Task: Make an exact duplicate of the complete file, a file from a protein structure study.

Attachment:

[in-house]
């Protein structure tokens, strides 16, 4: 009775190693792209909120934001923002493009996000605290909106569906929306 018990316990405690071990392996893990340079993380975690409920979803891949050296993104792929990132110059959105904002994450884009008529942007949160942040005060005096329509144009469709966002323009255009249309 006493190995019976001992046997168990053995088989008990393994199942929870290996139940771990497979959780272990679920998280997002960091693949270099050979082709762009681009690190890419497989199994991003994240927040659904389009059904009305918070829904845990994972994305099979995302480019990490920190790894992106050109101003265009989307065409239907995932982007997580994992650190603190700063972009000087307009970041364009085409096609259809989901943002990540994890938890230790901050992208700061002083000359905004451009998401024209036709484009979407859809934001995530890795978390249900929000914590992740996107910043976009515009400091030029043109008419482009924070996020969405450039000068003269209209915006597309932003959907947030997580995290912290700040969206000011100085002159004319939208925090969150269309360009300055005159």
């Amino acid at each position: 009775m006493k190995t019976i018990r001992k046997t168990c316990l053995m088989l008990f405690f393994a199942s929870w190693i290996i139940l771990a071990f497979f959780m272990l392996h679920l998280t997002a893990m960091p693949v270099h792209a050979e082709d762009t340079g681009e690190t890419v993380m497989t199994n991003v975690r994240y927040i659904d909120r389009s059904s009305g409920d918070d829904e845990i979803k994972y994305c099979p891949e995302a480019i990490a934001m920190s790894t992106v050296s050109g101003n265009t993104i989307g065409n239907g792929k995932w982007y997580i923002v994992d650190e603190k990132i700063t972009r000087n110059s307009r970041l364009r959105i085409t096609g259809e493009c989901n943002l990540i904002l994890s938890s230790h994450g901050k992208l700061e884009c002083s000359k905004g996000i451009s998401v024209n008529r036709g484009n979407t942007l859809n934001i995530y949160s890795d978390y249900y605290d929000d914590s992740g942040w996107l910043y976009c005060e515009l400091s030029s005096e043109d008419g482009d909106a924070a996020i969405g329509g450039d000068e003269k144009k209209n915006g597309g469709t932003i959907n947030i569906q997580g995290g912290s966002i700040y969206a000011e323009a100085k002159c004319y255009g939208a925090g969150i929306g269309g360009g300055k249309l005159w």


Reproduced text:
[in-house]
């Protein structure tokens, strides 16, 4: 009775190693792209909120934001923002493009996000605290909106569906929306 018990316990405690071990392996893990340079993380975690409920979803891949050296993104792929990132110059959105904002994450884009008529942007949160942040005060005096329509144009469709966002323009255009249309 006493190995019976001992046997168990053995088989008990393994199942929870290996139940771990497979959780272990679920998280997002960091693949270099050979082709762009681009690190890419497989199994991003994240927040659904389009059904009305918070829904845990994972994305099979995302480019990490920190790894992106050109101003265009989307065409239907995932982007997580994992650190603190700063972009000087307009970041364009085409096609259809989901943002990540994890938890230790901050992208700061002083000359905004451009998401024209036709484009979407859809934001995530890795978390249900929000914590992740996107910043976009515009400091030029043109008419482009924070996020969405450039000068003269209209915006597309932003959907947030997580995290912290700040969206000011100085002159004319939208925090969150269309360009300055005159």
């Amino acid at each position: 009775m006493k190995t019976i018990r001992k046997t168990c316990l053995m088989l008990f405690f393994a199942s929870w190693i290996i139940l771990a071990f497979f959780m272990l392996h679920l998280t997002a893990m960091p693949v270099h792209a050979e082709d762009t340079g681009e690190t890419v993380m497989t199994n991003v975690r994240y927040i659904d909120r389009s059904s009305g409920d918070d829904e845990i979803k994972y994305c099979p891949e995302a480019i990490a934001m920190s790894t992106v050296s050109g101003n265009t993104i989307g065409n239907g792929k995932w982007y997580i923002v994992d650190e603190k990132i700063t972009r000087n110059s307009r970041l364009r959105i085409t096609g259809e493009c989901n943002l990540i904002l994890s938890s230790h994450g901050k992208l700061e884009c002083s000359k905004g996000i451009s998401v024209n008529r036709g484009n979407t942007l859809n934001i995530y949160s890795d978390y249900y605290d929000d914590s992740g942040w996107l910043y976009c005060e515009l400091s030029s005096e043109d008419g482009d909106a924070a996020i969405g329509g450039d000068e003269k144009k209209n915006g597309g469709t932003i959907n947030i569906q997580g995290g912290s966002i700040y969206a000011e323009a100085k002159c004319y255009g939208a925090g969150i929306g269309g360009g300055k249309l005159w």